Last week was National Mental Health Awareness Week in the United Kingdom.
Now let’s talk about Mental Health!
In an era of economic uncertainty with rising unemployment, never has there been a more important time to consider the topic of mental health.
Current Department of Health (DoH, 2012) statistics would indicate that mental health conditions are common and also on the increase, with 1 in 4 people being affected in any given year. These statistics are based on those who have received a clinical diagnosis, either from their General Practitioner or Specialist Mental Health Services. However, it may be fair to say many more people go undiagnosed, misdiagnosed or suffer in silence. Why may this be, when there have been so many advances in health and social care?
Firstly, consideration has to be given to the huge amount of stigma that is attached to having ‘a mental health problem’; the term itself derives from Greek meaning symbol/mark of disgrace. Historical writings would indicate that issues of stigma have been tightly woven into the fabric of mental health, and that it continues to be deeply entrenched in our individual and collective psyche. Much of this has been and continues to be fuelled in part by powerful literary, artistic as well as media representations, that very subtly shape our perceptions of mental health.
Clearly stigma is a factor that holds people back from seeking help. Furthermore, many who have received a diagnosis cite that issues relating to stigma then follows them, hindering career progress, fuelling discrimination and acting as a block to gaining employment or staying supported in a job whilst in recovery. Therefore, one of the first aims of any serious policy directive has to be centred on addressing and tackling this issue, and without this commitment, Mental Health will continue to be viewed with fear, misunderstanding and something not to be talked about.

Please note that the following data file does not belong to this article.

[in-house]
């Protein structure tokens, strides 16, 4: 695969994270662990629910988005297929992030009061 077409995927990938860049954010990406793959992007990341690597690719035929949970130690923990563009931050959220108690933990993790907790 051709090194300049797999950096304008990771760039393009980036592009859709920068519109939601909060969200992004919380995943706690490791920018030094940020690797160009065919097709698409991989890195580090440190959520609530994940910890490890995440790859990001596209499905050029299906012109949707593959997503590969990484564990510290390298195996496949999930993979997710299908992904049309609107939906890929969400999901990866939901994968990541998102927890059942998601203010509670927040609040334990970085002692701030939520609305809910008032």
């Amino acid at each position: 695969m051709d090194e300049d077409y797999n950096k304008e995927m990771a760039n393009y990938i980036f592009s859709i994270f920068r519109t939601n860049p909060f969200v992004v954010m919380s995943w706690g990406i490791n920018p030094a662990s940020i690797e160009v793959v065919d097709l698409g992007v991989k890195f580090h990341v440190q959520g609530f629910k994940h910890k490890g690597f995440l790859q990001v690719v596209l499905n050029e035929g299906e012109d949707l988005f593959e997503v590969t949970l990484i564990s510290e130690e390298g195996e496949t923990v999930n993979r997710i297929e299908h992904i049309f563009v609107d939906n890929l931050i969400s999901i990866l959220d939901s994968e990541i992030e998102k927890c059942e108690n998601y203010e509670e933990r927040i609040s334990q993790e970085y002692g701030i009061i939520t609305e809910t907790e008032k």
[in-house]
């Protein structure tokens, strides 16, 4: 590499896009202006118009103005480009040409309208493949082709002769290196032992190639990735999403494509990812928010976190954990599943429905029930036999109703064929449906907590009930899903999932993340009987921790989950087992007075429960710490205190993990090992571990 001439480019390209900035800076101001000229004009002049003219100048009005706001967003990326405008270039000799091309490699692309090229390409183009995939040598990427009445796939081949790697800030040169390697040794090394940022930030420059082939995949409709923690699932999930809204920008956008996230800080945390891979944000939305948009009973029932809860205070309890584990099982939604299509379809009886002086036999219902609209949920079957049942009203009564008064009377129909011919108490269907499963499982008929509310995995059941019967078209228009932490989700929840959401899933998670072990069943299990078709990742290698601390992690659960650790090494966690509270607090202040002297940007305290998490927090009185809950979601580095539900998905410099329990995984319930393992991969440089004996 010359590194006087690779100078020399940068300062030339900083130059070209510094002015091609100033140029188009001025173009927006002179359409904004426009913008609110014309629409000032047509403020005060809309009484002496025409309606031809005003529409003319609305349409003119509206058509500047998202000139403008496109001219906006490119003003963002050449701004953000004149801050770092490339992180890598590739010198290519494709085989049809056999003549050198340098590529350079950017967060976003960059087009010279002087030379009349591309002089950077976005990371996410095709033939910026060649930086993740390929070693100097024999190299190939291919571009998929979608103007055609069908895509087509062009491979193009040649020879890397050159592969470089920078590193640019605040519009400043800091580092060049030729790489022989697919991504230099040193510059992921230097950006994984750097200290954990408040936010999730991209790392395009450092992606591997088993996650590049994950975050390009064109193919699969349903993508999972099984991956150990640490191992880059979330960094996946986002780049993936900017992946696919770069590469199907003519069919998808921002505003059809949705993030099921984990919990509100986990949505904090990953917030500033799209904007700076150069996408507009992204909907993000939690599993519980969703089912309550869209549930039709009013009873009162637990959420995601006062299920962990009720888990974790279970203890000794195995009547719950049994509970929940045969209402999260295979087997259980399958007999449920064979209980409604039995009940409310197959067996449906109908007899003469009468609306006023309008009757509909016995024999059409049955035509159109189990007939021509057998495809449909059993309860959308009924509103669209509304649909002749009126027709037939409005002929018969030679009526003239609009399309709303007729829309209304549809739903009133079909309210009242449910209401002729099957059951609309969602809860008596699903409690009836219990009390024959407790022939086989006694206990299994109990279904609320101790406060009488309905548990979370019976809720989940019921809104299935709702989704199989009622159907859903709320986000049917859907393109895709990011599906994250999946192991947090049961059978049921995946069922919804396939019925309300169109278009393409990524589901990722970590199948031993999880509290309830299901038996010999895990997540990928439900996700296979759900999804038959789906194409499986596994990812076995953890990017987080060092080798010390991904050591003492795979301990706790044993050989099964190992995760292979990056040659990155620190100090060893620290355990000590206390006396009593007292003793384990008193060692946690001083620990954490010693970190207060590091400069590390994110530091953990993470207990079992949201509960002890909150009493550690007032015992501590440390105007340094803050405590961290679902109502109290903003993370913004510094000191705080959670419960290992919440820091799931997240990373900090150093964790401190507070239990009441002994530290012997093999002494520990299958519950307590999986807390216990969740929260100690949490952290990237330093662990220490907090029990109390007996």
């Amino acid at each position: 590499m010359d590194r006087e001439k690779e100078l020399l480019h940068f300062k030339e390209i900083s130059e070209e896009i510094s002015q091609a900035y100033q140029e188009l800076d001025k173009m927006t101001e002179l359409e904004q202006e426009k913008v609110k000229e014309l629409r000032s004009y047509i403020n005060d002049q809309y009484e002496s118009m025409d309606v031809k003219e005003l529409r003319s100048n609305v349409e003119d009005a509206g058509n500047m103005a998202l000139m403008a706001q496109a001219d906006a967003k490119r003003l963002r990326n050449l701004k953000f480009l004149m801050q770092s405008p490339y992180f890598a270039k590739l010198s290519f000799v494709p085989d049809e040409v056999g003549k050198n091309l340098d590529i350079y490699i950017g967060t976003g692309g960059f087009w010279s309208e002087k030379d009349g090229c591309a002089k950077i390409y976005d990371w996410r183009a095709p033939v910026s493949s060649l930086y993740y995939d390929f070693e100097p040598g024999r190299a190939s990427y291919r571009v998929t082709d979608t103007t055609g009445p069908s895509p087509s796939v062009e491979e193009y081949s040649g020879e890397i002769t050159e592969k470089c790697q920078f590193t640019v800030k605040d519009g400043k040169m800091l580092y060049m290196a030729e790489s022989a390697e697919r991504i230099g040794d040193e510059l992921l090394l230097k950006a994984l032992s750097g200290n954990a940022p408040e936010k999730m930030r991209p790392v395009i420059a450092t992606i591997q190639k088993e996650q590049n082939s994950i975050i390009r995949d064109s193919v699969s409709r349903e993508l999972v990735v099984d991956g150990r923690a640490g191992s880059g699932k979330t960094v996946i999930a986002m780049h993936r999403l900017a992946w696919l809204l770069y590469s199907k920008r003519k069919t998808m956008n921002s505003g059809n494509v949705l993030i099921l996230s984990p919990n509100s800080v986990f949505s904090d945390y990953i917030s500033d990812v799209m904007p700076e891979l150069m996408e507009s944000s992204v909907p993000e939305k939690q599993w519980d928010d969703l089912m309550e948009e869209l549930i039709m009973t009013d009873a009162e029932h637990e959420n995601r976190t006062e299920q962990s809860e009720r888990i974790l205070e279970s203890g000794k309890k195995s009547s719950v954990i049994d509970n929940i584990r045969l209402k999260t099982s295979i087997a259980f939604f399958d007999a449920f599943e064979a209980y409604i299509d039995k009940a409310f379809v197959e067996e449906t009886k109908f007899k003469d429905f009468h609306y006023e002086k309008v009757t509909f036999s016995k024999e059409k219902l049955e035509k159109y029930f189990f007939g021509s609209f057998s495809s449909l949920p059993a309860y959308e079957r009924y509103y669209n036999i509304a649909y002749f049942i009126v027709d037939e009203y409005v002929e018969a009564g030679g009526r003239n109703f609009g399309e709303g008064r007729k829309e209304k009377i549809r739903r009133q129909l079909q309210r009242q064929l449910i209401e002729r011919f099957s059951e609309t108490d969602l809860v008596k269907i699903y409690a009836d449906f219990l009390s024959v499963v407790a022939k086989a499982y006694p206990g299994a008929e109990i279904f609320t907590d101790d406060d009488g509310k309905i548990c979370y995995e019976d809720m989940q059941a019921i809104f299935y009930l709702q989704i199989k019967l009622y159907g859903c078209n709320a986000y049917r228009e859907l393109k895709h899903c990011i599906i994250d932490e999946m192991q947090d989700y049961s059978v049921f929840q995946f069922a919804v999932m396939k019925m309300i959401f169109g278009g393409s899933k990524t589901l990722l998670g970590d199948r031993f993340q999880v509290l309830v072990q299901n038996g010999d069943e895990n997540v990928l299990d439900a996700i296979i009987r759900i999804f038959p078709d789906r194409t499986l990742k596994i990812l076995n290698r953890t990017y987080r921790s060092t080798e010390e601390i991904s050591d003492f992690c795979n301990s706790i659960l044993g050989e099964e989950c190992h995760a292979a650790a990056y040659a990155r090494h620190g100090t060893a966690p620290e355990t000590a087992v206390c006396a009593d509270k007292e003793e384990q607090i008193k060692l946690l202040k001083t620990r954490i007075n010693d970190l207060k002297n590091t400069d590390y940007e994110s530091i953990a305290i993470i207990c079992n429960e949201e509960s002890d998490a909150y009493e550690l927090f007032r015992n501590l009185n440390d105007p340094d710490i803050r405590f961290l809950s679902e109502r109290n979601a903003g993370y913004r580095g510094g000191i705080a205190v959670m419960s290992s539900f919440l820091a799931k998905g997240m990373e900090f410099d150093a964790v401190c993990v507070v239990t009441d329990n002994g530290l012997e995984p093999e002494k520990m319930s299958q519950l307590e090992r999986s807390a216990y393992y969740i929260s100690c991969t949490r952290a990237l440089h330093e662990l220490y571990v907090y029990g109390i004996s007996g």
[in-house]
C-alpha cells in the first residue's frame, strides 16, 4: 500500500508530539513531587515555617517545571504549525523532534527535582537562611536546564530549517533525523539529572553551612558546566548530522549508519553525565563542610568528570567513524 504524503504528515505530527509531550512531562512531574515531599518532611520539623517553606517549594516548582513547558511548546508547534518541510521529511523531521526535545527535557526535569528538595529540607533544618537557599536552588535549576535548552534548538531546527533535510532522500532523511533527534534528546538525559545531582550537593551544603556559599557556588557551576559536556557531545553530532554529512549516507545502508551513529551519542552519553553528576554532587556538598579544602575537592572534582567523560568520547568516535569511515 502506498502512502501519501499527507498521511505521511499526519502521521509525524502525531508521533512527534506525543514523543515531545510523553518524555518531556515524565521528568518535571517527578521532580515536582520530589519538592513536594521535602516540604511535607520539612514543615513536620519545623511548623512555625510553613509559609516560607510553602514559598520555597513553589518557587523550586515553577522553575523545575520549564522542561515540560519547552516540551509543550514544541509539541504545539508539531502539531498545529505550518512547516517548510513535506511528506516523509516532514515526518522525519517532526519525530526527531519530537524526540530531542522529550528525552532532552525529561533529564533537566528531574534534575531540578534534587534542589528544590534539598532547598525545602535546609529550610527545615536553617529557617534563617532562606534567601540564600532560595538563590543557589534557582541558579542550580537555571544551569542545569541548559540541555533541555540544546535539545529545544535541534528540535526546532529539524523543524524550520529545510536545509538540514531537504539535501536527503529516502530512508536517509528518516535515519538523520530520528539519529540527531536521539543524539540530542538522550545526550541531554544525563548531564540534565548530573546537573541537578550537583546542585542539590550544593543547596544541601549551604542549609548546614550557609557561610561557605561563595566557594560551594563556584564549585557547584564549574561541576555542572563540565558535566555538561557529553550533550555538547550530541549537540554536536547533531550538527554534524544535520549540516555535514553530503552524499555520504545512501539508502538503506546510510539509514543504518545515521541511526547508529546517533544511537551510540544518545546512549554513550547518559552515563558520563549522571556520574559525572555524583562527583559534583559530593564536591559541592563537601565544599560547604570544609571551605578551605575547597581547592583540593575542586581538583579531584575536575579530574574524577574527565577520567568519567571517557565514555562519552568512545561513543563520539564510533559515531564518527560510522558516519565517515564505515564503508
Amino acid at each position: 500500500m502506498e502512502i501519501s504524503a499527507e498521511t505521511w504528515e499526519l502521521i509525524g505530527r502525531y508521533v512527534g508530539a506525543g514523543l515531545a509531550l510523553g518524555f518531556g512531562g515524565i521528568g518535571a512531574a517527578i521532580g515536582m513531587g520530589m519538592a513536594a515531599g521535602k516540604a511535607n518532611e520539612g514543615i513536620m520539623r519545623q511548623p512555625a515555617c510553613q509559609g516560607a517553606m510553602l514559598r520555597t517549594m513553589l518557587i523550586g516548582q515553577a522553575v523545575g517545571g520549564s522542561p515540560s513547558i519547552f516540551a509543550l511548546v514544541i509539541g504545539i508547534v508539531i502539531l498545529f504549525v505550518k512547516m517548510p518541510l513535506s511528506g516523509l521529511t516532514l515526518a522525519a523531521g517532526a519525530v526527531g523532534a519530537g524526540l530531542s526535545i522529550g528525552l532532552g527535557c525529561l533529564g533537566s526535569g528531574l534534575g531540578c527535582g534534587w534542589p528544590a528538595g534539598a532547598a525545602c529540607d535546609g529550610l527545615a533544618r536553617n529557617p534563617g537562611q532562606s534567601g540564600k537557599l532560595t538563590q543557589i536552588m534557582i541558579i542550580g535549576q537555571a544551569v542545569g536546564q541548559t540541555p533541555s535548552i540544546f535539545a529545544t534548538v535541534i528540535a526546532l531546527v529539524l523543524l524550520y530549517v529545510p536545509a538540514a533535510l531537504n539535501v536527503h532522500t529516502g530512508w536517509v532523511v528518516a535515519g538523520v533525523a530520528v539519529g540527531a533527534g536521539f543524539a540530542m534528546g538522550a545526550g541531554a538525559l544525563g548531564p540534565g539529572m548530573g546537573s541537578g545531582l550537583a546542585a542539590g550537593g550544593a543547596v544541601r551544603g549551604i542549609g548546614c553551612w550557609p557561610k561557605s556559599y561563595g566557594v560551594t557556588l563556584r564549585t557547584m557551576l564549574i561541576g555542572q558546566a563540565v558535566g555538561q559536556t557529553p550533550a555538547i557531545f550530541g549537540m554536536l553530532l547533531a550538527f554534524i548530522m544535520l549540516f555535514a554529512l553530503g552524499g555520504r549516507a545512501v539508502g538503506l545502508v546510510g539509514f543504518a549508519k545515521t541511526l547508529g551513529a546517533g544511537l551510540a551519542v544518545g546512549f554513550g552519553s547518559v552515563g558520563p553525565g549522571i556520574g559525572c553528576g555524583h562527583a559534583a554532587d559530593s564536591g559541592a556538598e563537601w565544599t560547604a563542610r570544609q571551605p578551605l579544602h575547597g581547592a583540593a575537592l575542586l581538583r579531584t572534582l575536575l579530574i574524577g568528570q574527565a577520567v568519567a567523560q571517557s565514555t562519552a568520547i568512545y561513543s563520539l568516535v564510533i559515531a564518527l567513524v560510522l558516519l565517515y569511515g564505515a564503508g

‘No health without mental health – implementation framework’ (2012) places the issue of stigma reduction as one of its six key objectives, along with providing more positive experiences of care and support. Both objectives, if fully realised, may lead to the fulfilment of a further objective, that of more people having better mental health which again is ever more salient in the existing difficult economic climate. Similarly, a recent initiative led by two leading charities, ‘Mind’ and ‘Rethink for Mental Illness, funded by the DoH, is taking steps to tackle the above issues, with talk and action. The following link takes you to the webpage for this campaign 'Time to Change'.
This exciting programme is the largest in England to date, and hopefully will prove to be an important catalyst to facilitate meaningful and permanent change. To not only put an end to some of the negative associations we may consciously or subconsciously hold, but also provide opportunity to reframe these in a more positive light.
Finally, and most importantly, for this to become firmly embedded, it needs to continue to draw on the voices of those with lived experience of mental health to provide the synergy to deliver creative and responsive ways to raise awareness of Mental Health and eradicate stigma and discrimination.
Lucy Pursehouse, Senior Lecturer in the University's School of Health and Wellbeing. Lucy's main areas of teaching include Innovations in Mental Health and Exploring Contemporary Issues in Mental Health.